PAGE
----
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The Value of Imputation Tax Credits on Australian Hybrid Securities

Author

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  • CLINTON FEUERHERDT
  • STEPHEN GRAY
  • JASON HALL

Abstract

Hybrid securities are becoming an increasingly important component of the capital structure of Australian firms. While displaying characteristics of both debt and equity, one principal equity attribute of hybrids is their ability to pay franked dividends. This enables resident domestic investors to claim corporate tax payments as a credit against personal tax obligations under Australia's dividend imputation tax system. This paper estimates a value for the 'franking credits' that attach to hybrid securities by examining stock price changes around ex-dividend dates. We add to the literature that examines the ex-day price changes of ordinary shares (OS) in that the hybrid securities we examine have high dividend yields and are relatively insensitive to market movements. Therefore the signal-to-noise ratio is much higher than for OS. Our analysis reveals that cum-dividend day prices on hybrid securities do not include any value for franking credits. This result is consistent with the notion that the price-setting investor in the Australian market is a foreign investor who places no value on franking credits. Copyright (c) 2010 The Authors. International Review of Finance (c) International Review of Finance Ltd. 2010.

Suggested Citation

  • Clinton Feuerherdt & Stephen Gray & Jason Hall, 2010. "The Value of Imputation Tax Credits on Australian Hybrid Securities," International Review of Finance, International Review of Finance Ltd., vol. 10(3), pages 365-401.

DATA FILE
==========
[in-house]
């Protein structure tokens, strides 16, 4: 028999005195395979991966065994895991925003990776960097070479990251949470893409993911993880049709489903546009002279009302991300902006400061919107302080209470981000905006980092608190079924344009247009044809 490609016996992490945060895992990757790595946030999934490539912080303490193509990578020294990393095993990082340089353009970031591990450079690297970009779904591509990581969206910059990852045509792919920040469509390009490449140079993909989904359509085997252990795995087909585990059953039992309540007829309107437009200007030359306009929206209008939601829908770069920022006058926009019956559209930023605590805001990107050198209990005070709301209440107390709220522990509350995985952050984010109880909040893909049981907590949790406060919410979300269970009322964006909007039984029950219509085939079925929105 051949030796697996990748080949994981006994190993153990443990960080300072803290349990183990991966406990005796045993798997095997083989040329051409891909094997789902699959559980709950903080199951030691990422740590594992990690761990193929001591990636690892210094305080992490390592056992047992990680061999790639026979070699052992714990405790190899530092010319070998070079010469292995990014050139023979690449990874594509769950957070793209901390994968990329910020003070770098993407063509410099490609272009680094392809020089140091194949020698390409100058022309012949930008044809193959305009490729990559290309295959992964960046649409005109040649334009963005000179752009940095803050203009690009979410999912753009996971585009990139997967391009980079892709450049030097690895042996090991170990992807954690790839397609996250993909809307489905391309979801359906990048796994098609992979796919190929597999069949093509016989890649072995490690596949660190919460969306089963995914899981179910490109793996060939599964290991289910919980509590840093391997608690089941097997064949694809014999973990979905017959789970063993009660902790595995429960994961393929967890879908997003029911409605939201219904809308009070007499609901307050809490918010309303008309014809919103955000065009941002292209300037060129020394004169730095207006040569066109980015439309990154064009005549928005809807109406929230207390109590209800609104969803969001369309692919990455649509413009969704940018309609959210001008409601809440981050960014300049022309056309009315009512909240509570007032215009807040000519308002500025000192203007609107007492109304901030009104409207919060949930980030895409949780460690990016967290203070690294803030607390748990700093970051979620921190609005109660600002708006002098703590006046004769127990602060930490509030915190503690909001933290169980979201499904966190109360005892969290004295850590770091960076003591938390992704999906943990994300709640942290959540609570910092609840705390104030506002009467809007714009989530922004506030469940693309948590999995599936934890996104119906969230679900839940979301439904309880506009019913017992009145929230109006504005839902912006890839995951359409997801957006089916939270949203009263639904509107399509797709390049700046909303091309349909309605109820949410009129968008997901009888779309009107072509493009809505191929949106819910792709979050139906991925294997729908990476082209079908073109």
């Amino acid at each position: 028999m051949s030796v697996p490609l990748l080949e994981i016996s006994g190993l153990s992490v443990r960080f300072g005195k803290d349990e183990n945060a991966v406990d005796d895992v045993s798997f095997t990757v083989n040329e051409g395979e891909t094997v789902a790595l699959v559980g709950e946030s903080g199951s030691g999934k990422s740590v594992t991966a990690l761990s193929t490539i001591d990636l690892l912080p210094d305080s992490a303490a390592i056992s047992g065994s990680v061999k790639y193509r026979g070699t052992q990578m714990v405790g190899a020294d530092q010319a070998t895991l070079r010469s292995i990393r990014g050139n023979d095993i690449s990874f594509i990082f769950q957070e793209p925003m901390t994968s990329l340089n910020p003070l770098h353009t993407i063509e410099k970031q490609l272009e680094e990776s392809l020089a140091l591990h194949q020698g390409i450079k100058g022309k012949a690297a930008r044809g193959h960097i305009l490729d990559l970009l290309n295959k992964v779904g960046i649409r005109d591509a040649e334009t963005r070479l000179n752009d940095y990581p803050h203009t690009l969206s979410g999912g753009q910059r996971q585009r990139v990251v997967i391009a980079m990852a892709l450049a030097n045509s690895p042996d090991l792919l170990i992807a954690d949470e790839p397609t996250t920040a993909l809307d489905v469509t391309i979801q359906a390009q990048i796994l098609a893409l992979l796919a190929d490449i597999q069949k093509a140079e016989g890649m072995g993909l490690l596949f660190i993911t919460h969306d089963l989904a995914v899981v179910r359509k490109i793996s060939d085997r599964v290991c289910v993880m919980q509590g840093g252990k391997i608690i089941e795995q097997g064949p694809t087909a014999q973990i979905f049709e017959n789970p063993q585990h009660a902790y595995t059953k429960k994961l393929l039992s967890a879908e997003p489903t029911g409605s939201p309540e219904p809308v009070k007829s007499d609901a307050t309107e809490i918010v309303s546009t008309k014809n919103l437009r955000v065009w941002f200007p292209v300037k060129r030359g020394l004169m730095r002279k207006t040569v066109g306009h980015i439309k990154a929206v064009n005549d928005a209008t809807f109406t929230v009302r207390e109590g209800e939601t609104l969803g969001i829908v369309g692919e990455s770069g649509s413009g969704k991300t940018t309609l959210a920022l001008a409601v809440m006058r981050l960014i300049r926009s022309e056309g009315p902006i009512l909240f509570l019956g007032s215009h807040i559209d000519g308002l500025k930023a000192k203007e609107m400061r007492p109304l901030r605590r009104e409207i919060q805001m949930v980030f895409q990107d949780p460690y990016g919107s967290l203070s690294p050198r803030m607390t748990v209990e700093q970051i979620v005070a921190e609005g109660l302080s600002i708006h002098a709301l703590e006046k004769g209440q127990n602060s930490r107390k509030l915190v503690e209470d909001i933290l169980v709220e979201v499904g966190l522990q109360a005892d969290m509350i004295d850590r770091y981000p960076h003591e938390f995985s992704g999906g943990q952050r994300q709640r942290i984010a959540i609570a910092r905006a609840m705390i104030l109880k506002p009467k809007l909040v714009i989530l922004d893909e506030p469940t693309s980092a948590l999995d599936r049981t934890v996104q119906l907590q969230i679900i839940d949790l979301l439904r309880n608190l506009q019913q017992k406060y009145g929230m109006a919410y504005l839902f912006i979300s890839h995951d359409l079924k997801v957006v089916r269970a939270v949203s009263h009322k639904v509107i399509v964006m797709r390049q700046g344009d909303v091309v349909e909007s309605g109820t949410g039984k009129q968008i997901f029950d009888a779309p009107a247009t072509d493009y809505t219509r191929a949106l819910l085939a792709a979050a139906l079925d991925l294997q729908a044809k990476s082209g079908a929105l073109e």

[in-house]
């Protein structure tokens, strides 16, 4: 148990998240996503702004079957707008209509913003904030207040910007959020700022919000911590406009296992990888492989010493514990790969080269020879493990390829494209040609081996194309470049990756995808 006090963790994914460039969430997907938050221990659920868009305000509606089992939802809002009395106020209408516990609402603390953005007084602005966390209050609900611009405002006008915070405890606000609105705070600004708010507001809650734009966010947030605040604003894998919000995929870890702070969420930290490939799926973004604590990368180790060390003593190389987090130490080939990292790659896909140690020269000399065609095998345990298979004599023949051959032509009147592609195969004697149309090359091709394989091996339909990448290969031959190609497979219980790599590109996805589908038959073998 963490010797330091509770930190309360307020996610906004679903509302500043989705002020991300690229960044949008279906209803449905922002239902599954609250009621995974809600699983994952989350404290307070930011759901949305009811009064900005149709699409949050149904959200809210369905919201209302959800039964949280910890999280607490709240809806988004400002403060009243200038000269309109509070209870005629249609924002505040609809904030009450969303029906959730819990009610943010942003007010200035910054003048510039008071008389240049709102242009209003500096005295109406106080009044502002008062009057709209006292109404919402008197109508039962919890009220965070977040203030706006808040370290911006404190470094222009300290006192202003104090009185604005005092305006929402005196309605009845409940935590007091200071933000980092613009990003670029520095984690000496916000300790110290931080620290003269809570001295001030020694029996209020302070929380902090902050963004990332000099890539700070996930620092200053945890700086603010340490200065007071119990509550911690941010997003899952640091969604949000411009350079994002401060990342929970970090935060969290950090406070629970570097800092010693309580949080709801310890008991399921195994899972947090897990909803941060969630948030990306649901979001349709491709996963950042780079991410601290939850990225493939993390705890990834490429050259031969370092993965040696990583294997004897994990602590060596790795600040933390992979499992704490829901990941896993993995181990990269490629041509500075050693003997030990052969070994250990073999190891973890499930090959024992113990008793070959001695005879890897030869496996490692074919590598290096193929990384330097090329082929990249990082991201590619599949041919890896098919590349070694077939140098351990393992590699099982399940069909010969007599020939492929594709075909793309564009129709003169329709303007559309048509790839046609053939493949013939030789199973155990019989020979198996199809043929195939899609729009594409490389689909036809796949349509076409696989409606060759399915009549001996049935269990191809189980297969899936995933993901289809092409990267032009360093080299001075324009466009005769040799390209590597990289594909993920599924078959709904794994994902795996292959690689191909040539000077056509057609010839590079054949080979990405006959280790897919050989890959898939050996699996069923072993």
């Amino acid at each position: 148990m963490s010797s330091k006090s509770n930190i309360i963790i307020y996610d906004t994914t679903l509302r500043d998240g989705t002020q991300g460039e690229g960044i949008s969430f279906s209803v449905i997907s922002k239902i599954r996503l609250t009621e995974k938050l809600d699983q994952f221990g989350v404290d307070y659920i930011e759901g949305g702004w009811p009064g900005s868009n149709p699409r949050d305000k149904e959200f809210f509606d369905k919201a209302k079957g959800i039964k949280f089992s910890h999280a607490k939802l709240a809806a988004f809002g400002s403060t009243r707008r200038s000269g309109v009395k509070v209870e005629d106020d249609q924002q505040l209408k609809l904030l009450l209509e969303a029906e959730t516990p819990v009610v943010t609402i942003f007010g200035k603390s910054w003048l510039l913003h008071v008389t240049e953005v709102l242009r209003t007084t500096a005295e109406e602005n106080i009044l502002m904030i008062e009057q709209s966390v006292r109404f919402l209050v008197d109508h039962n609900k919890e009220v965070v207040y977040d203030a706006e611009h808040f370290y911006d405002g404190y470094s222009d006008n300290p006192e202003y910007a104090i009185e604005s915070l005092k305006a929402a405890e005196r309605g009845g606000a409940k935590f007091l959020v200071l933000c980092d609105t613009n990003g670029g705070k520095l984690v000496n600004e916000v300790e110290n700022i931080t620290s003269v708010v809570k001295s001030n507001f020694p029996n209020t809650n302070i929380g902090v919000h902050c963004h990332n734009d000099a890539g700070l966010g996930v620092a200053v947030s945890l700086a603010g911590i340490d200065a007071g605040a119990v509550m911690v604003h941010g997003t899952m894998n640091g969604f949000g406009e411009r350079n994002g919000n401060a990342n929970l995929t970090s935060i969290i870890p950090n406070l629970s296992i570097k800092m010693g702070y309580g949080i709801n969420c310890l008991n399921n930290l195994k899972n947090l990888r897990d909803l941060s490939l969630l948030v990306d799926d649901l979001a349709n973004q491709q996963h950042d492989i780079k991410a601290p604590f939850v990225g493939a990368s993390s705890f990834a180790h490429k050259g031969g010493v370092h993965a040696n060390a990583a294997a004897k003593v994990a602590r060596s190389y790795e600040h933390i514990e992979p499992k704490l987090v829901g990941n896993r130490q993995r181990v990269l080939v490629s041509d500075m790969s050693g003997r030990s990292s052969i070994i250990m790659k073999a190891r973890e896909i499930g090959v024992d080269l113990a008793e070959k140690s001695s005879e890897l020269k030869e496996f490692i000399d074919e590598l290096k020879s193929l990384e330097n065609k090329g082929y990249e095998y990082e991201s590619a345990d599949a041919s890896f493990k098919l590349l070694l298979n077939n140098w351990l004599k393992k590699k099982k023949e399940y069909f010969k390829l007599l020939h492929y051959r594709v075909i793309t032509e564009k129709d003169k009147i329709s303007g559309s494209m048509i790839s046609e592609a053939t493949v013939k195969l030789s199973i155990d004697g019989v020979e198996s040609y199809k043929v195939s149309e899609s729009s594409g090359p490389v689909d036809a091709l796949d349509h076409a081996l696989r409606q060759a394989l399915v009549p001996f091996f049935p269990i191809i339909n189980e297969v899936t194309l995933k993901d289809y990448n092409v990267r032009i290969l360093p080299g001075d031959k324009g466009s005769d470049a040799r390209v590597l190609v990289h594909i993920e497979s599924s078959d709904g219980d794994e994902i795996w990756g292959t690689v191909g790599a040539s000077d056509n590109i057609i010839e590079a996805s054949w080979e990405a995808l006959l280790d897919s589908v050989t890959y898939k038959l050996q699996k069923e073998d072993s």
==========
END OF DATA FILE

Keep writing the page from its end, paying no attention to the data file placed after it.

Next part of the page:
• Handle: RePEc:bla:irvfin:v:10:y:2010:i:3:p:365-401
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    References listed on IDEAS

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    Cited by:

    1. Fenech, Jean-Pierre & Skully, Michael & Xuguang, Han, 2014. "Franking credits and market reactions: Evidence from the Australian convertible security market," Journal of International Financial Markets, Institutions and Money, Elsevier, vol. 32(C), pages 1-19.
    2. Mishra, Anil V. & Ratti, Ronald A., 2014. "Taxation of domestic dividend income and foreign investment holdings," International Review of Economics & Finance, Elsevier, vol. 31(C), pages 218-231.
    3. Mishra, Anil V., 2014. "Australia's home bias and cross border taxation," Global Finance Journal, Elsevier, vol. 25(2), pages 108-123.
    4. Mishra, Anil V. & Ratti, Ronald A., 2013. "Home bias and cross border taxation," Journal of International Money and Finance, Elsevier, vol. 32(C), pages 169-193.
    5. Aelee Jun & Graham H. Partington, 2014. "Taxes, International Clienteles and the Value of ADR Dividends," Journal of Business Finance & Accounting, Wiley Blackwell, vol. 41(9-10), pages 1337-1360, November.
    6. repec:eee:pacfin:v:46:y:2017:i:pb:p:213-226 is not listed on IDEAS

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